A version of this review appeared in The Age, September 20, 2012.
After many years in Hollywood – where his directing credits include A Shark's Tale and The Road to El Dorado – the French digital animator Bibo Bergeron has returned home for his latest and most personal project. Alas, this fantasy-adventure set during the Great Paris Flood of 1910 lacks a certain je ne sais quoi.
Swiftly leaving its historical starting point behind, the complex plot devised by Bergeron and his co-writer Stephane Kazandjian involves a shy projectionist (voiced by Jay Harrington), a nerdy inventor (Adam Goldberg), a grasping mayoral candidate (Danny Huston), a proboscis monkey, an airship, and a giant flea who just wants to be a cabaret star. With the heroes' aid, he achieves this dream, crooning in the voice of Sean Lennon while hiding his identity behind a mask like the Phantom of the Opera.
This inventive story could be the basis for an excellent children's book, but as a film it barely works at all. Part of the problem lies in the character designs: the inventor is a feeble clone of the one in Cloudy With A Chance of Meatballs while the monster lacks a strong personality of any sort. Moreover, the brash American voices used in the film's English-language dub don't assist in maintaining the intended, delicately whimsical mood.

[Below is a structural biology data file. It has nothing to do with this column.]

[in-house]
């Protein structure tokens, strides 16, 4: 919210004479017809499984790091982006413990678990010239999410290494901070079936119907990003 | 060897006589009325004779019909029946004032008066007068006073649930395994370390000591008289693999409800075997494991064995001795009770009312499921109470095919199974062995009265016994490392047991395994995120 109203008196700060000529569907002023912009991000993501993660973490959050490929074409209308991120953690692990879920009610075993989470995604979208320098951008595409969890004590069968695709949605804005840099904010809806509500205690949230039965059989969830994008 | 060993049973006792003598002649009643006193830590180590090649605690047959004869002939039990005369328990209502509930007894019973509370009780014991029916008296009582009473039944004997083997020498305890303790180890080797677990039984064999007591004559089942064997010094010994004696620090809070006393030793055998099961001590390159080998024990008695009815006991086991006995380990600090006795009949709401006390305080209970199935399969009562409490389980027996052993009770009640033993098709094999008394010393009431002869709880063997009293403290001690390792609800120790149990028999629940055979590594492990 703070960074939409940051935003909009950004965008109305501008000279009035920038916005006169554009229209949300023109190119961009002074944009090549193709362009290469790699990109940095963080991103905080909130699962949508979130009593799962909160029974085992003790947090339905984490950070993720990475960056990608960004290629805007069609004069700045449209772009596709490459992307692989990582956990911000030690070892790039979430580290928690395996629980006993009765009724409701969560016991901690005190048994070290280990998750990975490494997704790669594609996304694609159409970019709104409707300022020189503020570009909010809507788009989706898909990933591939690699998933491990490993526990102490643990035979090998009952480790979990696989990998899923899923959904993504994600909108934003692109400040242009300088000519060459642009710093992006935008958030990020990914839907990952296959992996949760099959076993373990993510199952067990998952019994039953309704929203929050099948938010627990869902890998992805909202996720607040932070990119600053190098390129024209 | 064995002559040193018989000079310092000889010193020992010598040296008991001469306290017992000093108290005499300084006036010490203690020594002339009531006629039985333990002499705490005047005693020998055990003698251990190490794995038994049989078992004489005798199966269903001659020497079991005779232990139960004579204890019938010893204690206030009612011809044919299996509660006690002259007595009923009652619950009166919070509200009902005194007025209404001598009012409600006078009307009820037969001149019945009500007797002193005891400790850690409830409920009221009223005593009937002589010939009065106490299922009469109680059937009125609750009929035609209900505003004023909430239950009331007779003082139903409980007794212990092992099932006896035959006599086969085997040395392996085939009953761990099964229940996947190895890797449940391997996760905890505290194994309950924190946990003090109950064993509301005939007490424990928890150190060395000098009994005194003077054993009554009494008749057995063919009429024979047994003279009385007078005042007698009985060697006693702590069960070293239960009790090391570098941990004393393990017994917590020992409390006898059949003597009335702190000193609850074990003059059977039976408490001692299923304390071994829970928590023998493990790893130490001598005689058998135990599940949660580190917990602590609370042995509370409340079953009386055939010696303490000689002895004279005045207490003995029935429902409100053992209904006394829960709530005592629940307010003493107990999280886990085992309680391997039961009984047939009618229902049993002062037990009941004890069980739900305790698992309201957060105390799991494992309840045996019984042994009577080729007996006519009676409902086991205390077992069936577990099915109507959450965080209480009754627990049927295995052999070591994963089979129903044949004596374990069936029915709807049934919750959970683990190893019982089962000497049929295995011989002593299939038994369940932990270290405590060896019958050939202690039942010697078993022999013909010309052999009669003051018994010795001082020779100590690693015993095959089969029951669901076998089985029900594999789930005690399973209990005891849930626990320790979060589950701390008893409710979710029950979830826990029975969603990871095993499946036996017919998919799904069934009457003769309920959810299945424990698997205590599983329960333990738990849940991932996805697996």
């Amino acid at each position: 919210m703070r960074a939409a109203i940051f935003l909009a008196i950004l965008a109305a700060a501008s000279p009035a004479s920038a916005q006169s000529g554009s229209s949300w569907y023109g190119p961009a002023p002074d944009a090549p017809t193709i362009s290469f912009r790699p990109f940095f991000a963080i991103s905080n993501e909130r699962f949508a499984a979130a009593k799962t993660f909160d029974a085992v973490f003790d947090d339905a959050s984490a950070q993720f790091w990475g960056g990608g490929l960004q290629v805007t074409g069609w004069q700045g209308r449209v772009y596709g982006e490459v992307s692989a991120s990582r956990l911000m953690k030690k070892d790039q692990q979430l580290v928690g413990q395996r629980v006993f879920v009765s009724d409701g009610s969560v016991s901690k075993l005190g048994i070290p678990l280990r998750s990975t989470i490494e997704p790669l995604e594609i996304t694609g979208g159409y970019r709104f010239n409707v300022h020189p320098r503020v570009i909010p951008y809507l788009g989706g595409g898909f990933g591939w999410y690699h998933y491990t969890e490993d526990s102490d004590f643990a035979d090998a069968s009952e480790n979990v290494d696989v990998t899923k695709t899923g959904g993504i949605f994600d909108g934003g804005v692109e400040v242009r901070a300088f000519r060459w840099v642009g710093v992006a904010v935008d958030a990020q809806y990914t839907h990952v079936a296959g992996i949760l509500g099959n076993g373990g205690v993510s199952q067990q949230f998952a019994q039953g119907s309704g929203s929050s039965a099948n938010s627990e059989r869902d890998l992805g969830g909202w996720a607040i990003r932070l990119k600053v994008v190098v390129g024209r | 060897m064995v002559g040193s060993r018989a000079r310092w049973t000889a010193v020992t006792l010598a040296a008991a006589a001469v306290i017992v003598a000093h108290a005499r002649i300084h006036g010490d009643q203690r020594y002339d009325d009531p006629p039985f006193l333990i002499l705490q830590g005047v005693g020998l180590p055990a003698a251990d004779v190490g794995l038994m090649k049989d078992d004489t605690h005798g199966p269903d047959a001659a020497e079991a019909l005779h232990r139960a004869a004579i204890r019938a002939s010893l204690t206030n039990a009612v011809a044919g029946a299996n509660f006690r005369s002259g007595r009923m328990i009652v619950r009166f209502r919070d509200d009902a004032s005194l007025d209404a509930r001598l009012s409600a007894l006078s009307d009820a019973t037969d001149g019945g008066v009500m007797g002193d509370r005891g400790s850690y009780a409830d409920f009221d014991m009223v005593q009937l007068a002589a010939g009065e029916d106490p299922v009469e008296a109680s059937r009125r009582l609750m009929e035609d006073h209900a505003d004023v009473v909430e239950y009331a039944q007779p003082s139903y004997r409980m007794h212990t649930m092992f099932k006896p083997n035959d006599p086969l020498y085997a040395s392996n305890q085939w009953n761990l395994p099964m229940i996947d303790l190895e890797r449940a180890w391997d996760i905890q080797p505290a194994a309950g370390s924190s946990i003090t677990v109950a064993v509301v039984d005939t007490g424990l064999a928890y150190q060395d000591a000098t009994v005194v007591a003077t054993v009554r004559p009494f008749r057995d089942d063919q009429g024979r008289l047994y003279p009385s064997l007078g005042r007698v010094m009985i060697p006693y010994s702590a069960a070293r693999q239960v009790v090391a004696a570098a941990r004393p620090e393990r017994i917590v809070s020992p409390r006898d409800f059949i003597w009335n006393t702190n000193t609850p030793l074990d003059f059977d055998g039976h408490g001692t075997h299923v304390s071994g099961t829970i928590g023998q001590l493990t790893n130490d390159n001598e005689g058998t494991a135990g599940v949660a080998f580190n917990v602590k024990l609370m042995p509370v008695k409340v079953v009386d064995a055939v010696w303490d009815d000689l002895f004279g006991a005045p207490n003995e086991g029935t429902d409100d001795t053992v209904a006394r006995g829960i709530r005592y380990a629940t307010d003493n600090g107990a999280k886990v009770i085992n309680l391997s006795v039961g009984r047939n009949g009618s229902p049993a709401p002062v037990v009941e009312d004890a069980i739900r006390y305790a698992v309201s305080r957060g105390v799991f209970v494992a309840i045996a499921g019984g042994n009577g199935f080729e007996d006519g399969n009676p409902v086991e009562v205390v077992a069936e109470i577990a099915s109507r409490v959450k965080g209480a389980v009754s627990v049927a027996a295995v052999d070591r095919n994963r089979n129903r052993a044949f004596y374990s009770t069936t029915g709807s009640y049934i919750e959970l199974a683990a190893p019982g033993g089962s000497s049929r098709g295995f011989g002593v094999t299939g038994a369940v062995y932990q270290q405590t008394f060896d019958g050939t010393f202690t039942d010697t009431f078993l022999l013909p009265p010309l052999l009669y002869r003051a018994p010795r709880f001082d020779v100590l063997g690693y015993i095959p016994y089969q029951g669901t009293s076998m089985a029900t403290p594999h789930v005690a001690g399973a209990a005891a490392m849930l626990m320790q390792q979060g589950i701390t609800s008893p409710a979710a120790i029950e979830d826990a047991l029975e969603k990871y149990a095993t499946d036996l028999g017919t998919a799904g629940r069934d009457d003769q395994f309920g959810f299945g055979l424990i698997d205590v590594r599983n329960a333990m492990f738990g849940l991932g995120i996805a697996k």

Bergeron and his team ensure that iconic settings from Montmartre to the Eiffel Tower are convincingly recreated, while giving equal attention to the fickle Parisian weather. But on a relatively low budget, they can't hope to match the level of background detail we've come to expect from Pixar or Disney, nor do they have the same scope for hectic action sequences and rapid-fire visual gags. If there's any lesson to be learned here, it's that it takes an awful lot of energy to prevent computer-generated images from looking cold and dull.